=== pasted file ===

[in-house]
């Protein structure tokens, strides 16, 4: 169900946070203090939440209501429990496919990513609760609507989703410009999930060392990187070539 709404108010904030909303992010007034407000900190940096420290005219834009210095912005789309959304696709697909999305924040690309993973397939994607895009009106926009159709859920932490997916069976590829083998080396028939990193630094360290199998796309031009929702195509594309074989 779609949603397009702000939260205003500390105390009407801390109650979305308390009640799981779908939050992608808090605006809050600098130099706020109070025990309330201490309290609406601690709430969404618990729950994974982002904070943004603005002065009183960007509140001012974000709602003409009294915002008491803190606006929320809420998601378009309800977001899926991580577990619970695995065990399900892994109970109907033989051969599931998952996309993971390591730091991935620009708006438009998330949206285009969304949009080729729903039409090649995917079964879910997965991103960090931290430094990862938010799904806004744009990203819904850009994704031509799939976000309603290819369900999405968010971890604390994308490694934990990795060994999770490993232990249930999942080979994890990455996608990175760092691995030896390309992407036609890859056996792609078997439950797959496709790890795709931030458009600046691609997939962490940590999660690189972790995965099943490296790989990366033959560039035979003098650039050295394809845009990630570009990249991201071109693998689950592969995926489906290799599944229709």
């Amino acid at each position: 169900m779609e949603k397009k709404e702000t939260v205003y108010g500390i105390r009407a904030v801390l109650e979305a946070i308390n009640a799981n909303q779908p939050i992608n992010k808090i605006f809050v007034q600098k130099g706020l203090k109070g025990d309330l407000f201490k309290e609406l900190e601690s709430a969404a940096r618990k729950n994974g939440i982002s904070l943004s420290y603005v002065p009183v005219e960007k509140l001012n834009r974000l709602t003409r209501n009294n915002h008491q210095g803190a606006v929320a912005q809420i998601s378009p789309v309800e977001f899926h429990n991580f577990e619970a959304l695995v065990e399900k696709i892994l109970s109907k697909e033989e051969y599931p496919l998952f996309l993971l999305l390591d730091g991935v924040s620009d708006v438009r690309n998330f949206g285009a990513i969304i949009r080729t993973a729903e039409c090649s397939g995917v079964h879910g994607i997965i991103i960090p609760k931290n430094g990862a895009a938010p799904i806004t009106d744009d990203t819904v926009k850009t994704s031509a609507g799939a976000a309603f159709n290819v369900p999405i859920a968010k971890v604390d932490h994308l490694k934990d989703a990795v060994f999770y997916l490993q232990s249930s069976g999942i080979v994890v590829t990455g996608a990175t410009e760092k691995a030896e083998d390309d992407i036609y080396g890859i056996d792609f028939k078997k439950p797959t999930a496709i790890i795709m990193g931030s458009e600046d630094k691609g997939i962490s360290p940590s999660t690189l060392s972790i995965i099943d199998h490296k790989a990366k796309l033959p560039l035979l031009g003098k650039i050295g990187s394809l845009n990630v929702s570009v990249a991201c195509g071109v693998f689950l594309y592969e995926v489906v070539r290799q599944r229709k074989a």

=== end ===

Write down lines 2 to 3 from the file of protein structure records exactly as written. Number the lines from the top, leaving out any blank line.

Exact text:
């Protein structure tokens, strides 16, 4: 169900946070203090939440209501429990496919990513609760609507989703410009999930060392990187070539 709404108010904030909303992010007034407000900190940096420290005219834009210095912005789309959304696709697909999305924040690309993973397939994607895009009106926009159709859920932490997916069976590829083998080396028939990193630094360290199998796309031009929702195509594309074989 779609949603397009702000939260205003500390105390009407801390109650979305308390009640799981779908939050992608808090605006809050600098130099706020109070025990309330201490309290609406601690709430969404618990729950994974982002904070943004603005002065009183960007509140001012974000709602003409009294915002008491803190606006929320809420998601378009309800977001899926991580577990619970695995065990399900892994109970109907033989051969599931998952996309993971390591730091991935620009708006438009998330949206285009969304949009080729729903039409090649995917079964879910997965991103960090931290430094990862938010799904806004744009990203819904850009994704031509799939976000309603290819369900999405968010971890604390994308490694934990990795060994999770490993232990249930999942080979994890990455996608990175760092691995030896390309992407036609890859056996792609078997439950797959496709790890795709931030458009600046691609997939962490940590999660690189972790995965099943490296790989990366033959560039035979003098650039050295394809845009990630570009990249991201071109693998689950592969995926489906290799599944229709």
């Amino acid at each position: 169900m779609e949603k397009k709404e702000t939260v205003y108010g500390i105390r009407a904030v801390l109650e979305a946070i308390n009640a799981n909303q779908p939050i992608n992010k808090i605006f809050v007034q600098k130099g706020l203090k109070g025990d309330l407000f201490k309290e609406l900190e601690s709430a969404a940096r618990k729950n994974g939440i982002s904070l943004s420290y603005v002065p009183v005219e960007k509140l001012n834009r974000l709602t003409r209501n009294n915002h008491q210095g803190a606006v929320a912005q809420i998601s378009p789309v309800e977001f899926h429990n991580f577990e619970a959304l695995v065990e399900k696709i892994l109970s109907k697909e033989e051969y599931p496919l998952f996309l993971l999305l390591d730091g991935v924040s620009d708006v438009r690309n998330f949206g285009a990513i969304i949009r080729t993973a729903e039409c090649s397939g995917v079964h879910g994607i997965i991103i960090p609760k931290n430094g990862a895009a938010p799904i806004t009106d744009d990203t819904v926009k850009t994704s031509a609507g799939a976000a309603f159709n290819v369900p999405i859920a968010k971890v604390d932490h994308l490694k934990d989703a990795v060994f999770y997916l490993q232990s249930s069976g999942i080979v994890v590829t990455g996608a990175t410009e760092k691995a030896e083998d390309d992407i036609y080396g890859i056996d792609f028939k078997k439950p797959t999930a496709i790890i795709m990193g931030s458009e600046d630094k691609g997939i962490s360290p940590s999660t690189l060392s972790i995965i099943d199998h490296k790989a990366k796309l033959p560039l035979l031009g003098k650039i050295g990187s394809l845009n990630v929702s570009v990249a991201c195509g071109v693998f689950l594309y592969e995926v489906v070539r290799q599944r229709k074989a």